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December 31, 2017

The Distiller: A Trip Back in Time with a Glass of 10-year-old Ledaig

by Louis Rossi

There’s a time and a place to enjoy a dram of scotch.

As the Piña Colada was invented to rest perkily by a beach towel on a sun-drenched strip of white coral sand,

so the single malt whisky is best enjoyed in the Highlands of Scotland, in the drawing room of an old hunting lodge hotel, with the chill of the early evening drawing close and a log fire burning merrily in the grate.

That said, I’ll always remember my first taste of Ledaig 10-year-old for the very incongruousness of my surroundings. It was a flawless, 25-degree day on Scotland’s Ardnamurchan Peninsula – 50 square miles of unspoilt natural splendor in the West Highlands of Scotland – Loch Sunart sparkling prettily in the middle distance, and the sun warming the deck beneath my feet.

Your typical Highland afternoon this was not. In that part of the world, this is a unicorn of a day – and we had five of them in a row. My wedding day was one of them.

There’s no way I could deliver an impartial verdict on this particular scotch. But shouldn’t such things be subjective anyway?

Professional whisky ‘noses’ will tell you that scotch should be tasted using a narrow-throated ‘nosing glass’ or ‘copita’, but I prefer my heavy crystal tumbler. It feels right in the hand, it looks great on the table, and my wife bought it for me – so it has sentimental value too. They’d also tell you that your palate is keener on an empty stomach, but if you’re tasting scotch before breakfast then you’re more likely a lush than an epicure.

So, subjectivity. It’s why I’m transported to that sun-drenched May afternoon at the merest whiff of Ledaig’s 10-year-old expression, while for you it might well conjure images of heather, peat, sea mist and spring rain.

Objectively, we’re talking a ‘peaty’ (the smoky flavour derived from drying the malt over a peat fire) whisky in the classic Islay tradition – although Ledaig is technically a Highland.

You get sea salt and astringency on the nose, with a warm, oaky sweetness on the palate – to me, it evokes beeswax furniture polish. It’s redolent of the sea breeze blowing in off the Sound of Mull, with a warm, woody smokiness that gives way to a savoury, buttery finish. It inarguably retains the character of Tobermory – the quaint yet hardy seaside outpost where it’s distilled – and yet, for me, it will always conjure visions of that sun-drenched inlet, and the giddily joyous days following my wedding.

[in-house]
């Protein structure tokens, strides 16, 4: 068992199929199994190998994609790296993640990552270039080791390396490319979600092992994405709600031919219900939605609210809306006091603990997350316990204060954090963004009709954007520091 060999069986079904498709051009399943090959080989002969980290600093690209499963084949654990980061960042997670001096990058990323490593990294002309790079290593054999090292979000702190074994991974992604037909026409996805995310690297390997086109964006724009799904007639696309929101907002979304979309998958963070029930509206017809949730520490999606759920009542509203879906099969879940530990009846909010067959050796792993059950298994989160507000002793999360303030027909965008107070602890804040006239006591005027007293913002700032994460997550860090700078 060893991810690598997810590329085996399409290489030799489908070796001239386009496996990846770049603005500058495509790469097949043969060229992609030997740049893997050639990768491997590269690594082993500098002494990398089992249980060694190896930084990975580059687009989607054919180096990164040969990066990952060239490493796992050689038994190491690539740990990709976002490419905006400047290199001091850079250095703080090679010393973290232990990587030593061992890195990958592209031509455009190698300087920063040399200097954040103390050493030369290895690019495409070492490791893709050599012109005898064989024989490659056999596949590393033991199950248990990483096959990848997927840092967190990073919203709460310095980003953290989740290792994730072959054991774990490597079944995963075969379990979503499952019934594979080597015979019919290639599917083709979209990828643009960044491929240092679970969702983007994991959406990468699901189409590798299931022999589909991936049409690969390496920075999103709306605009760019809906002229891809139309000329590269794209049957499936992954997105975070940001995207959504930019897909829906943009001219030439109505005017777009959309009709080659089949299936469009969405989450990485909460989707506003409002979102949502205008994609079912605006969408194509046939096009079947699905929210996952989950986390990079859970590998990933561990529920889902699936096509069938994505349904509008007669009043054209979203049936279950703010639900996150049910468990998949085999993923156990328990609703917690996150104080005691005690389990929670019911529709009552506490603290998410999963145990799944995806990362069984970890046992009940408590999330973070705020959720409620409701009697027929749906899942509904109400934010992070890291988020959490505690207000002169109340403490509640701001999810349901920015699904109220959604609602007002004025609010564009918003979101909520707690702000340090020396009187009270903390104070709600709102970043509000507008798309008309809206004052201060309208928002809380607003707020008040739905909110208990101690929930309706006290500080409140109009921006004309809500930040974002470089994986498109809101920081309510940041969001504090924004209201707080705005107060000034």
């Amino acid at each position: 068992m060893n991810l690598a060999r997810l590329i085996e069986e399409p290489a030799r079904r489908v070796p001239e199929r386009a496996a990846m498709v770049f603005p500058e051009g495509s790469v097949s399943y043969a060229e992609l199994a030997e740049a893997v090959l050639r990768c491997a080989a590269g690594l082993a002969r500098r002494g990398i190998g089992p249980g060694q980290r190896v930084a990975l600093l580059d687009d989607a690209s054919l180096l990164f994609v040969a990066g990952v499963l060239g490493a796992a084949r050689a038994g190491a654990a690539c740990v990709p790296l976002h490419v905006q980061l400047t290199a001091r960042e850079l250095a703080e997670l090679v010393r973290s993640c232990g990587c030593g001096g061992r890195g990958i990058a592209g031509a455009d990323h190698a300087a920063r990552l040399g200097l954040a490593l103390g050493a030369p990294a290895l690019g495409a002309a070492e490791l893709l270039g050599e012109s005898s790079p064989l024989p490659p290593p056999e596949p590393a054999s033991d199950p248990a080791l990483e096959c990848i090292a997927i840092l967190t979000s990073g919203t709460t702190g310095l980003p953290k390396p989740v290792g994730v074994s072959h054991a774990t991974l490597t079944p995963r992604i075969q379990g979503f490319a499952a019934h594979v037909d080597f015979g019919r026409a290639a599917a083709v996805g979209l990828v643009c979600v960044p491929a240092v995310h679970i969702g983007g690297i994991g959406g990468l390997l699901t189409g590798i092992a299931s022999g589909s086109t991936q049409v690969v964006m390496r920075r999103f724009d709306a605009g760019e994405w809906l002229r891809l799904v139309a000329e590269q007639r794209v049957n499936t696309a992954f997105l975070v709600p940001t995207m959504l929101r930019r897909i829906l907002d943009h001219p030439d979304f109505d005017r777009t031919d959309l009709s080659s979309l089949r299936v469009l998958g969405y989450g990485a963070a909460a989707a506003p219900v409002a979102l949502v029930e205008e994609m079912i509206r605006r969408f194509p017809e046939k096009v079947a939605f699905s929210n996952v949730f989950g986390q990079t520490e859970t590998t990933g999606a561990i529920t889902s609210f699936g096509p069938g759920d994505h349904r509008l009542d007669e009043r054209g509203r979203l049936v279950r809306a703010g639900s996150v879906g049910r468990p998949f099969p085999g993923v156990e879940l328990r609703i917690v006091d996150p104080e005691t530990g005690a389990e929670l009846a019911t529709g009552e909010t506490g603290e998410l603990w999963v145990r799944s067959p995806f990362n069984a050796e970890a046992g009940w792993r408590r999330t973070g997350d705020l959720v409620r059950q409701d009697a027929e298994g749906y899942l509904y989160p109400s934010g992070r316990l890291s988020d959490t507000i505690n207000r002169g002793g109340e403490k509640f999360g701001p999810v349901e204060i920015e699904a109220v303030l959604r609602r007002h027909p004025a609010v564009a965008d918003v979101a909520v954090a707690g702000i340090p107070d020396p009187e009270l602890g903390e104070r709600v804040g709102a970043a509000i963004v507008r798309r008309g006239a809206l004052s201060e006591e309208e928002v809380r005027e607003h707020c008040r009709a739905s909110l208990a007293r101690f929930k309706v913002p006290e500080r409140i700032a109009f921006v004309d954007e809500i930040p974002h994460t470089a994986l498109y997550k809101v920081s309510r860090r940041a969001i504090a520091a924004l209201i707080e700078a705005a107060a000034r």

Scotland’s favourite dessert combines four classic flavours of the Highlands: toasted oats, heather honey, fresh raspberries and of course, whisky. It’s the perfect gateway drug for non-whisky drinkers, giving them that incomparable scotch flavour without pushing them outside their comfort zone. And paired with your favourite dram, it’s the perfect way to end an evening meal.

There are dozens of different ways to make Cranachan. I prefer a lighter version, with fresh raspberries and natural yoghurt substituted for cream and coulis, but you can go all out if you like and create a more indulgent treat.

At its simplest, cranachan involves toasting whole oats in the oven, then layering them with your fruit, cream, whisky and honey. The flavour comes from the whisky and the honey, so experiment with different combinations – at the moment I like a sweet heather honey with a robust, smoky scotch like this one.


– Smoky and sweet, with a buttery salinity on the finish

– A mildly peaty whisky and a good gateway to the stronger Islay malts

– An affordable but high-quality hand-crafted single malt


Ledaig 10-year-old 70cl | 46.3% 

Discover our very own recipe for Cranachan. Featuring an incredible raw Scottish Heather honey from Hilltop Honey with a unique flavour profile, Greek yoghurt, toasted oats and fresh and tangy raspberries. ◼

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